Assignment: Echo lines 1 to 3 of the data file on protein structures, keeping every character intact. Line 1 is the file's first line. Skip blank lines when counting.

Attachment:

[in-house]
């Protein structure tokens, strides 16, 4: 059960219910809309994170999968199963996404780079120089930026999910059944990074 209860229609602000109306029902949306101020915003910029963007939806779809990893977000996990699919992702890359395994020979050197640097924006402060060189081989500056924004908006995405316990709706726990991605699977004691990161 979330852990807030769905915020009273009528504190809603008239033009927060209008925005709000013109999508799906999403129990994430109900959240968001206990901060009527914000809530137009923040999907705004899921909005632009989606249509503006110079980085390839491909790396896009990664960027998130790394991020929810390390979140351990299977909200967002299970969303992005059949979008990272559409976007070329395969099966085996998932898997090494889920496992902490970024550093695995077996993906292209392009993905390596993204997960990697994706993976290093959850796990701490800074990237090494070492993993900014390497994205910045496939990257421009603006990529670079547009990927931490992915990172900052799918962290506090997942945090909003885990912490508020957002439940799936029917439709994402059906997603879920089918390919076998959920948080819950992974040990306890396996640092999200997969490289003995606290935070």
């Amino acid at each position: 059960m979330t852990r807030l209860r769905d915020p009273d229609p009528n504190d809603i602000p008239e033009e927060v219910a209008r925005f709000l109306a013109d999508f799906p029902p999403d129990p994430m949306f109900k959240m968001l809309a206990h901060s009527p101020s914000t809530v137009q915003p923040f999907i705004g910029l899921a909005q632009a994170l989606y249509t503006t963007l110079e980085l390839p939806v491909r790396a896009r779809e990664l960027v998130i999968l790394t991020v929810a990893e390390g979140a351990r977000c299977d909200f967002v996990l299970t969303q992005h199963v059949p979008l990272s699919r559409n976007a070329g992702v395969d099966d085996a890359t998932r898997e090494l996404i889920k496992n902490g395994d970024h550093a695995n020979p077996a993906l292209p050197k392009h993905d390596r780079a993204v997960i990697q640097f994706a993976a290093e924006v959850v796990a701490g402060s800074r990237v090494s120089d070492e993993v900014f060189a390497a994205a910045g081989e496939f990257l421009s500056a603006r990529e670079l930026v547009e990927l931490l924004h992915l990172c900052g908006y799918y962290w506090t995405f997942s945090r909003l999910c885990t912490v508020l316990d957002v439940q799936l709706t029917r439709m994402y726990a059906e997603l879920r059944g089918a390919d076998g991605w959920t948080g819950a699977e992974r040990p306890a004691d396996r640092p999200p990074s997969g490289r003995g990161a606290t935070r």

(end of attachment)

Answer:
[in-house]
């Protein structure tokens, strides 16, 4: 059960219910809309994170999968199963996404780079120089930026999910059944990074 209860229609602000109306029902949306101020915003910029963007939806779809990893977000996990699919992702890359395994020979050197640097924006402060060189081989500056924004908006995405316990709706726990991605699977004691990161 979330852990807030769905915020009273009528504190809603008239033009927060209008925005709000013109999508799906999403129990994430109900959240968001206990901060009527914000809530137009923040999907705004899921909005632009989606249509503006110079980085390839491909790396896009990664960027998130790394991020929810390390979140351990299977909200967002299970969303992005059949979008990272559409976007070329395969099966085996998932898997090494889920496992902490970024550093695995077996993906292209392009993905390596993204997960990697994706993976290093959850796990701490800074990237090494070492993993900014390497994205910045496939990257421009603006990529670079547009990927931490992915990172900052799918962290506090997942945090909003885990912490508020957002439940799936029917439709994402059906997603879920089918390919076998959920948080819950992974040990306890396996640092999200997969490289003995606290935070």
């Amino acid at each position: 059960m979330t852990r807030l209860r769905d915020p009273d229609p009528n504190d809603i602000p008239e033009e927060v219910a209008r925005f709000l109306a013109d999508f799906p029902p999403d129990p994430m949306f109900k959240m968001l809309a206990h901060s009527p101020s914000t809530v137009q915003p923040f999907i705004g910029l899921a909005q632009a994170l989606y249509t503006t963007l110079e980085l390839p939806v491909r790396a896009r779809e990664l960027v998130i999968l790394t991020v929810a990893e390390g979140a351990r977000c299977d909200f967002v996990l299970t969303q992005h199963v059949p979008l990272s699919r559409n976007a070329g992702v395969d099966d085996a890359t998932r898997e090494l996404i889920k496992n902490g395994d970024h550093a695995n020979p077996a993906l292209p050197k392009h993905d390596r780079a993204v997960i990697q640097f994706a993976a290093e924006v959850v796990a701490g402060s800074r990237v090494s120089d070492e993993v900014f060189a390497a994205a910045g081989e496939f990257l421009s500056a603006r990529e670079l930026v547009e990927l931490l924004h992915l990172c900052g908006y799918y962290w506090t995405f997942s945090r909003l999910c885990t912490v508020l316990d957002v439940q799936l709706t029917r439709m994402y726990a059906e997603l879920r059944g089918a390919d076998g991605w959920t948080g819950a699977e992974r040990p306890a004691d396996r640092p999200p990074s997969g490289r003995g990161a606290t935070r």